What seems impossible in your relationship with God today?
I have heard and seen the responses of many parents to their children’s experience of faith in Jesus that develops while they are in college. Sadly, a lot of parents are threatened by the reality of a transformtional encounter their kids have while involved with campus ministries like Chi Alpha Christian Fellowship.
Young men and women hear the holy Scriptures taught in Chi Alpha settings with clarity, conviction, and Holy Spirit power and come face to face with Jesus. They see and hear humility, authenticity, transparency, confession, forgiveness, along with truth and grace in various relational contexts and are stirred to find out how Jesus compels His people to live that way. They see sacrificial love, justice, and service modeled by Christ-followers and recognize these are elements of a Kingdom they have not before encountered.
Christian parents often react with skepticism, cynicism, even hostility to the faith deepening experience of their college-age kids. Many are fearful, or even threatened when their children come home to say they are planning to use their spring break or part of their summer break to do mission work somewhere around the United States or even overseas.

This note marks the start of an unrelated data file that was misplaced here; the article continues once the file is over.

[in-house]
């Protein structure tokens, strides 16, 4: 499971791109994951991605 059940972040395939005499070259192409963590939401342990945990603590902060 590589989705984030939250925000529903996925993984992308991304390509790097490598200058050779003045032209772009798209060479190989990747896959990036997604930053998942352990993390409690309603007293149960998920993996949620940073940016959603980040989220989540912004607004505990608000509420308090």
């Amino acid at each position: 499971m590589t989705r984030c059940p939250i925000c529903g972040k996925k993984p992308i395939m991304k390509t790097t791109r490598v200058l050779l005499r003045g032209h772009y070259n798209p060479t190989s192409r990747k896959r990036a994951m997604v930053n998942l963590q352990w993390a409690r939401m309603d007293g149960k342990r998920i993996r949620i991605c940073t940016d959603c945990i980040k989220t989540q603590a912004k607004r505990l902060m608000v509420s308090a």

After all, some of these parents do not want their kids getting “too radical” with matters of faith. Some have told their children not to get too serious about that “Bible stuff,” because the Bible is full of myths, you know. I mean, come on, the Bible was not meant to be followed and lived out…like they are teaching you in that…wait for it…that cult-like group called Chi Alpha.
I have met some of these parents over the last three-plus decades of campus ministry. A few that call themselves “Christians” have actually laughed at the idea of their son or daughter describing a call to be holy, reach their dorm for Christ, set themselves aside to be sexually pure before their wedding day, and even believe God is calling them to serve Him in full-time ministry after graduation. I have heard parents say things they later regretted to their kids, because they realized their child was an adult capable of making their own decisions, and living with the consequences. They also realized how their lack of faith looked in comparison to their kid(s).
I have known hundreds of college students who believe they are encountering the Creator of All and want to be respected for it. But it is often hard for others to handle the faith experience of a friend or family member at times due to the subjective nature of these encounters.
Read Genesis 18:1-15 and 21:1-7.
It happened to a 90 year old Jewish women named Sarah when the Lord said she and her husband Abraham, age 99, would have a son. The text described how Sarah laughed at the prospect of her bearing a child. A year later, just as God promised, Sarah gave birth to Isaac.
Think theologically. When the Lord gives us a seemingly impossible promise through His Word about who we can be or do for Him, we may initially react in stunned disbelief. But by His power and grace, He can also transform our doubts (and that of others) into appropriate laughter (or better…joy) and amazement. Like Sarah learned, there is nothing impossible for God.
Love is a verb,
©2016 by Mike Olejarz